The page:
“Philippe and I are leaving San Francisco, but I want to continue working for WaterSmart.” My boss laughed, cocked her head to the side, and asked, “where, exactly, are you and Philippe planning to go?”
I had met my husband, Philippe, four years earlier. Eighteen months after we started dating, we purchased a sailboat with a plan to opt-out of the expensive San Francisco housing market and simplify our lives. We sold most of our possessions, moved aboard, and named our boat Untangled.
“We’re going to sail down the coast of Mexico,” I told my boss. It was now summer 2017. The timing was right for our sailing adventure, but I also loved my job. After a few fitful nights of sleep and several long discussions with Philippe, I scheduled a meeting with my boss and proposed a unique arrangement: I would continue working in my existing role, but would do so from wherever the winds blew Untangled.
I am fortunate that my employer, WaterSmart Software, has a flexible work-from-home policy. Even so, my proposal was unique. WaterSmart, which provides powerful cloud-based tools to help water utility managers analyze data and engage customers, had never considered this type of arrangement before. As the Associate Director of Customer Success, I work with WaterSmart’s utility partners to ensure that they are trained to be experts in our software and have extremely successful programs. In theory, I could do my job from anywhere with reliable internet. In practice, everyone on my immediate team was based in San Francisco.
At this point, I’ve been sailing and working remotely for six months. As I make friends along the way, people regularly tell me that they wish they could propose something similar, that I’m “living the dream”. As a result, I’ve reflected on some of the things that made my proposal, and subsequently my remote work arrangement, successful.
For starters, I spent my first five years at WaterSmart working really, really hard. I took on strategic projects and ensured I produced high-quality work. At the three-year mark, I started working from home at least one day per week. This allowed me to refine my remote skills, and demonstrated my ability to work effectively outside the office. An employer may perceive any deviation from a traditional work structure, especially if it involves modified duties, as risky. Cementing your role as a critical contributor can give your proposal an advantage, however, particularly when the alternative is the uncertainty of a new hire.
As our trip drew closer, I connected with others who worked remotely, especially from small towns in other countries. I asked how each person approached remote work and what tools were critical to their success. Most importantly, I asked what their biggest challenges were. A few themes emerged, including:
- Preserving a healthy work/life balance, especially when working in a different time zone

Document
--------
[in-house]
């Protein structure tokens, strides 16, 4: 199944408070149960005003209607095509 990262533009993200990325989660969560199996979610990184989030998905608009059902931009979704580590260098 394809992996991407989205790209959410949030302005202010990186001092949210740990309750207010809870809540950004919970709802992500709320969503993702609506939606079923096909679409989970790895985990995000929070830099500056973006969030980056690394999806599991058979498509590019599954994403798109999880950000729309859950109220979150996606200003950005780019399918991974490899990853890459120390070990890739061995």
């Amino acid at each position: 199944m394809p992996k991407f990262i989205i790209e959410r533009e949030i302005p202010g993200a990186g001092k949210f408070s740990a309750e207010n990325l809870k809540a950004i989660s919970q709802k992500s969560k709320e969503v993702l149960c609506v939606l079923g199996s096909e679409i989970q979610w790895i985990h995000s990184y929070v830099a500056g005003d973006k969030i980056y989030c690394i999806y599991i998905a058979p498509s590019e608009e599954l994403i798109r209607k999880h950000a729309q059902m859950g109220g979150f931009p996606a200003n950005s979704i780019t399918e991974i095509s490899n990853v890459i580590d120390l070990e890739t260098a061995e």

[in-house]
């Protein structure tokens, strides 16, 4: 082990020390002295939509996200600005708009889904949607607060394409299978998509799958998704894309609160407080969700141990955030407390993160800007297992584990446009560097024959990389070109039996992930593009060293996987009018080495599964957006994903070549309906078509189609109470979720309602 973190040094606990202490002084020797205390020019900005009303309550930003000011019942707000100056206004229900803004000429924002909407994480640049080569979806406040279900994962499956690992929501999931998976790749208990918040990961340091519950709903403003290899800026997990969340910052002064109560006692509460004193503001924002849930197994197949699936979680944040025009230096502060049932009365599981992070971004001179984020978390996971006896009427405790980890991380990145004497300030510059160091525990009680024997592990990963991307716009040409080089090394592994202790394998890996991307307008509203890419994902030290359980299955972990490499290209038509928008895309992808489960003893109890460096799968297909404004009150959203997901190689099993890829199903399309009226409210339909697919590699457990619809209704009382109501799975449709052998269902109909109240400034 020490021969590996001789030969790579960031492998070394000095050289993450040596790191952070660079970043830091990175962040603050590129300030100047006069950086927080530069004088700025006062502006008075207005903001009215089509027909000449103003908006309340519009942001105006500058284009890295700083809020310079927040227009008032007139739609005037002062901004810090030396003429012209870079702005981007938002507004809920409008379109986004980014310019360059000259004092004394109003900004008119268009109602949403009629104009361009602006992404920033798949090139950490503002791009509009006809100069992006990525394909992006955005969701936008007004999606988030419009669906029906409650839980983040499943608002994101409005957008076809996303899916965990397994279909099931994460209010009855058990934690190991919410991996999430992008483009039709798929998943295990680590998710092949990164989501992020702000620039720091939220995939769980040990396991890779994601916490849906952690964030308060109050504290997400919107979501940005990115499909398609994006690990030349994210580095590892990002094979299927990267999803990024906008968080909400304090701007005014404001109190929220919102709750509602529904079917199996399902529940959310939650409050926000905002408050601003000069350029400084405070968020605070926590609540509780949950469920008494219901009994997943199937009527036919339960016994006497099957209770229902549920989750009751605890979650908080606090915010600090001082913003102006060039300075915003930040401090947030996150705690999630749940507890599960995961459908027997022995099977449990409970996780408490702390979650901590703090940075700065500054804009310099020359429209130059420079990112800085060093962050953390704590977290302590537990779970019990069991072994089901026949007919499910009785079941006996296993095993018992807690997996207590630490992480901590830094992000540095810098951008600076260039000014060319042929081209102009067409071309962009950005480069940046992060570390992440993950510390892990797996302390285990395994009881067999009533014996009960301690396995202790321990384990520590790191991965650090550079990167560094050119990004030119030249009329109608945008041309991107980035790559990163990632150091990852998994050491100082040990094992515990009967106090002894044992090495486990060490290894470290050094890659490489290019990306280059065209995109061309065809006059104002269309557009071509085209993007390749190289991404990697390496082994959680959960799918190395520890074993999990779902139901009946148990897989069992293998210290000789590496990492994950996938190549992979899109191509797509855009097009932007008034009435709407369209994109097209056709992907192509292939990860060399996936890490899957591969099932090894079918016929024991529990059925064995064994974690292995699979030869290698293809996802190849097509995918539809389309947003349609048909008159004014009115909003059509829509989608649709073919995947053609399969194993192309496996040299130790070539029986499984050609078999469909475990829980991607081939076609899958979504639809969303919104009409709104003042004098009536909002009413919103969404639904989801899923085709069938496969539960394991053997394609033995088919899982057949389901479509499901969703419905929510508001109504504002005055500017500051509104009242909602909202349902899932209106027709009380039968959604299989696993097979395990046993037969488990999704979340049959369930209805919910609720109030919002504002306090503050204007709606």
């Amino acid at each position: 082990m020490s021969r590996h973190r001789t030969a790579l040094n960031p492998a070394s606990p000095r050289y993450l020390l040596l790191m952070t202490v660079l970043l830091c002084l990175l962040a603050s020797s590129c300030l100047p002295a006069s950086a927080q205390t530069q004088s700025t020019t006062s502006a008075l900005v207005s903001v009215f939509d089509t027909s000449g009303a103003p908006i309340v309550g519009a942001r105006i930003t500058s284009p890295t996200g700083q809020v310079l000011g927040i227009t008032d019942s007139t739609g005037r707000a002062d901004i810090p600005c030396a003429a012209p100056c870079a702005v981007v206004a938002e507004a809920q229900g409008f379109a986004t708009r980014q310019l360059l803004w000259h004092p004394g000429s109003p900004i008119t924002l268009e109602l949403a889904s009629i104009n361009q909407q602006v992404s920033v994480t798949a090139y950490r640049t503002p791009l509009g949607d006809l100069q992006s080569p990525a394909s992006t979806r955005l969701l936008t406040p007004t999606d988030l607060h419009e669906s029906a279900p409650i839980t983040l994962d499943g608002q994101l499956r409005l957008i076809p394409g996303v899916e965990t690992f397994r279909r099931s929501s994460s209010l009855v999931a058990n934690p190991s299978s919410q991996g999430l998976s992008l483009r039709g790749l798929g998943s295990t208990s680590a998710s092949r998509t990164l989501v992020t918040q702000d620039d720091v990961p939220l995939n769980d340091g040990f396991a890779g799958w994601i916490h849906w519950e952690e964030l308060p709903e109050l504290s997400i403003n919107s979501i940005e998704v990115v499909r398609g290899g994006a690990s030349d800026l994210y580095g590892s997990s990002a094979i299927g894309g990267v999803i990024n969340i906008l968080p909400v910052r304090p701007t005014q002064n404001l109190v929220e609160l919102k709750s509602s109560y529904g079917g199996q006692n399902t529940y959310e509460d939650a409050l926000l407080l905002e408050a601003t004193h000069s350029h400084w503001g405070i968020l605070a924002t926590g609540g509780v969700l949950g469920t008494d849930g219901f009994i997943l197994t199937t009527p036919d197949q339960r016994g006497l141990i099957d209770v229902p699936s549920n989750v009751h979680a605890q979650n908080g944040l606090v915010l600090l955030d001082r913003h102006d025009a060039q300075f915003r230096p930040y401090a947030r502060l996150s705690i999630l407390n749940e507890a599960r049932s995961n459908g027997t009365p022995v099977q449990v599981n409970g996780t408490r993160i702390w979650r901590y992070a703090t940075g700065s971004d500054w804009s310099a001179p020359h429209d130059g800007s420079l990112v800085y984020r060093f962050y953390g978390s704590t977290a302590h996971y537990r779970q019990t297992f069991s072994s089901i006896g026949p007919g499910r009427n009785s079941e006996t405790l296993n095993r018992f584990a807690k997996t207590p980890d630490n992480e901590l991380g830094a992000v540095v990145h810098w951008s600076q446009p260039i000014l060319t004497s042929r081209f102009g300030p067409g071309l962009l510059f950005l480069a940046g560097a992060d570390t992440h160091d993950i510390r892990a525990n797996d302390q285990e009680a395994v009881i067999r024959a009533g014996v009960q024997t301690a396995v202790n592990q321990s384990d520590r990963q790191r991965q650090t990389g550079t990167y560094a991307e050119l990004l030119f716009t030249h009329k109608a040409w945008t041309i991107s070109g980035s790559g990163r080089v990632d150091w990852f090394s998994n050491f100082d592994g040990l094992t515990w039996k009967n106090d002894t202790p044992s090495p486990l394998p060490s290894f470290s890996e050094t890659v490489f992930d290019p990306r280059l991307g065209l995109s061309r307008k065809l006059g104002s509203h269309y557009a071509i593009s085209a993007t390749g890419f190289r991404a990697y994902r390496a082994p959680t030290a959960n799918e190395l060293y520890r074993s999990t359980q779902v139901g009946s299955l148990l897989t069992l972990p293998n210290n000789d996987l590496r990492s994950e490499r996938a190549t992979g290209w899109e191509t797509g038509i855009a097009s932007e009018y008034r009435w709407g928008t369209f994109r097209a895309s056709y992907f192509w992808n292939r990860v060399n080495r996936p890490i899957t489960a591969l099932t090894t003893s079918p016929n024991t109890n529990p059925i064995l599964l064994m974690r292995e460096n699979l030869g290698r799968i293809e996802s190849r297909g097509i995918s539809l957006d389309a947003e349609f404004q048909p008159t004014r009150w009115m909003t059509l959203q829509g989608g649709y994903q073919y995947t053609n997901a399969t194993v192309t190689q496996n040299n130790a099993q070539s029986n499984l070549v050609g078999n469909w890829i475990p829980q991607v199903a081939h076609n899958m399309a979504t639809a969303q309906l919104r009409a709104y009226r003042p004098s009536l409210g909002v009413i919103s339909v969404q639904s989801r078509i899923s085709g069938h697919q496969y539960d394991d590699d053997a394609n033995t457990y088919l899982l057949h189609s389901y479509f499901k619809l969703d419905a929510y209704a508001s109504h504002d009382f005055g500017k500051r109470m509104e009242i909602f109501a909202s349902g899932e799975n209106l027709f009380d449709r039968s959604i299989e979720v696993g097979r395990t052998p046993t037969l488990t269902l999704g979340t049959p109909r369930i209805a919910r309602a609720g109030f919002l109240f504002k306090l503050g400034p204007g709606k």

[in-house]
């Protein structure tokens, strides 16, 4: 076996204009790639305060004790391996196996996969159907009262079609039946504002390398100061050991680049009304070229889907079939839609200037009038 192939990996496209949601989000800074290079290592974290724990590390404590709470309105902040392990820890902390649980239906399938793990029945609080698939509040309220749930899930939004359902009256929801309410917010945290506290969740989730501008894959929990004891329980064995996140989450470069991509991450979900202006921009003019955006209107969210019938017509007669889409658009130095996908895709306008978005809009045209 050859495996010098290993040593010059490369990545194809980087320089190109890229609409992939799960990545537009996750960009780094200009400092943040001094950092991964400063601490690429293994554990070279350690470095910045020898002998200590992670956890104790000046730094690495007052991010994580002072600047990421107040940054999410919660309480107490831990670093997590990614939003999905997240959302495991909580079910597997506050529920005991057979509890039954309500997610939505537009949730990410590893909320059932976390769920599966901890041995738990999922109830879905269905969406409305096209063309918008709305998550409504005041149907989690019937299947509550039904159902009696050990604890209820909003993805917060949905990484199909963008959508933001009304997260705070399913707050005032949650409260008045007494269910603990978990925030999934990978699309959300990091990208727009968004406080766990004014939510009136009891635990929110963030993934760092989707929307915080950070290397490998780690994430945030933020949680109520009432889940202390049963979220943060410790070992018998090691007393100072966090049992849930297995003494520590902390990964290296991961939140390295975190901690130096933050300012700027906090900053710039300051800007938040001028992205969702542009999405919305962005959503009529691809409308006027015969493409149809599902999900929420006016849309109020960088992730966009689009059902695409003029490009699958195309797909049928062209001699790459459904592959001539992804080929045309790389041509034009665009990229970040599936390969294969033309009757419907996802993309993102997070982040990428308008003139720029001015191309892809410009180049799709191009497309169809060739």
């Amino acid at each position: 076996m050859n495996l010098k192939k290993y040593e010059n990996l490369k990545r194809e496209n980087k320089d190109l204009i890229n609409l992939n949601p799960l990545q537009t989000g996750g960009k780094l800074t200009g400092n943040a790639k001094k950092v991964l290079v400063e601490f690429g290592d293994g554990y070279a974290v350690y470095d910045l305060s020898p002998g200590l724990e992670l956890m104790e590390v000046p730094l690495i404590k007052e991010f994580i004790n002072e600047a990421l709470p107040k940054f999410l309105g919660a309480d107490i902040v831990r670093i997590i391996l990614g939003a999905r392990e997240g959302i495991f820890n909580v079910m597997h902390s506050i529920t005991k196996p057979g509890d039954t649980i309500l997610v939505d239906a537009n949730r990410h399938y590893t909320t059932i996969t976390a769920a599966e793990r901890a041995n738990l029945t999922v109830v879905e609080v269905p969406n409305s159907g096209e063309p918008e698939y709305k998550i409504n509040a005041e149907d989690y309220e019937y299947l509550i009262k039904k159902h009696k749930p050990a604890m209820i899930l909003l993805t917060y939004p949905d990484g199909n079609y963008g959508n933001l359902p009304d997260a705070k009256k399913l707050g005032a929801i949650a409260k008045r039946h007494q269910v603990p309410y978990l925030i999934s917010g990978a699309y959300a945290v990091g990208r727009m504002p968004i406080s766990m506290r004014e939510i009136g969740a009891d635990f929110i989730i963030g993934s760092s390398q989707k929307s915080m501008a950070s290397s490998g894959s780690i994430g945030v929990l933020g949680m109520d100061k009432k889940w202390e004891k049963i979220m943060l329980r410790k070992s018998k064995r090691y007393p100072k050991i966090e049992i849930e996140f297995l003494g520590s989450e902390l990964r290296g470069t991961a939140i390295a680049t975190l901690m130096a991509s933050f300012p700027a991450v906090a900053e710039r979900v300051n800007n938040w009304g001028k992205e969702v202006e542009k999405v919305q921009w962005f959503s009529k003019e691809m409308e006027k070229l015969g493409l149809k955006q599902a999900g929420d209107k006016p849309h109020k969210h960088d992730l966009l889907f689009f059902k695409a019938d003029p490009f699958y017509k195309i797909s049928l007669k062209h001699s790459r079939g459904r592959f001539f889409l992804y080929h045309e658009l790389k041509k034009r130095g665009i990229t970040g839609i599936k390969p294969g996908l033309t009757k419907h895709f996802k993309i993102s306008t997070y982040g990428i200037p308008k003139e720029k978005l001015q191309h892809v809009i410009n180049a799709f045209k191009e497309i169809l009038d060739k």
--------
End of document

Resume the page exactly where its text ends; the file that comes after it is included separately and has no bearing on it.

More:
- Maintaining strong social relationships with colleagues
- Effectively leading or participating in meetings when the rest of the team is on-site
- Finding reliable phone and internet coverage, especially during a weather event that damages local infrastructure
I took copious notes, and considered ways in which their experiences might translate to my position. I used these insights to write a comprehensive remote work plan. The plan included expected benefits, potential challenges and mitigations, required tools and resources, a tentative travel timeline, and detailed logistics. My boss and I reviewed and adjusted the plan together. For example, we set explicit expectations of how many visits I should make to the office each year and who should pay for the travel costs. The document has no signatures and is not binding, but it was critical to demonstrating our commitment to the success of a shared vision.
Philippe and I left San Francisco in early-October. During our sail down the coast, we’ve spent time in 4 US and 11 Mexican cities, seven marinas, and 13 anchorages. Soon we head to Central America. Seven days a week, I wake up on a sailboat in paradise. Five days a week, I forego daytime trips to the beach and lunchtime cocktails with cruising friends. Instead, I pull out my laptop, scout out a café or negotiate a day-rate for a hotel room, and settle in for eight hours of work. To remain close to WiFi and cell service, we meticulously schedule our relocation sails for weekends or holidays.
Working gives my days structure and purpose. It brings a source of income and benefits, including health insurance. I recognize, though, that I am fortunate to have a career that I love. I am a firm believer that someone who doesn’t love their existing career would not be a good candidate for a lifestyle that so delicately balances full-time travel and full-time work.
Sailing Untangled while working remotely has been one of the most rewarding experiences of my life. I continue to contribute to a cause for which I care deeply, while pursuing a personal dream with my new husband. In the past six months, I have launched WaterSmart’s first international customer, contributed to our strategy for hiring additional team members, and traveled to nine US and UK cities for work. I have also chased my dog on a solitary beach after a tiring multi-day sailing passage, gone skinny dipping in a sea of cerulean bioluminescence, and eaten countless carne asada tacos from street carts in small, dusty towns full of energy, color, and kindness. I am learning to speak a new language, fix a diesel engine, and identify whales as they breach against auburn sunrises. People are right when they say that I’m living the dream.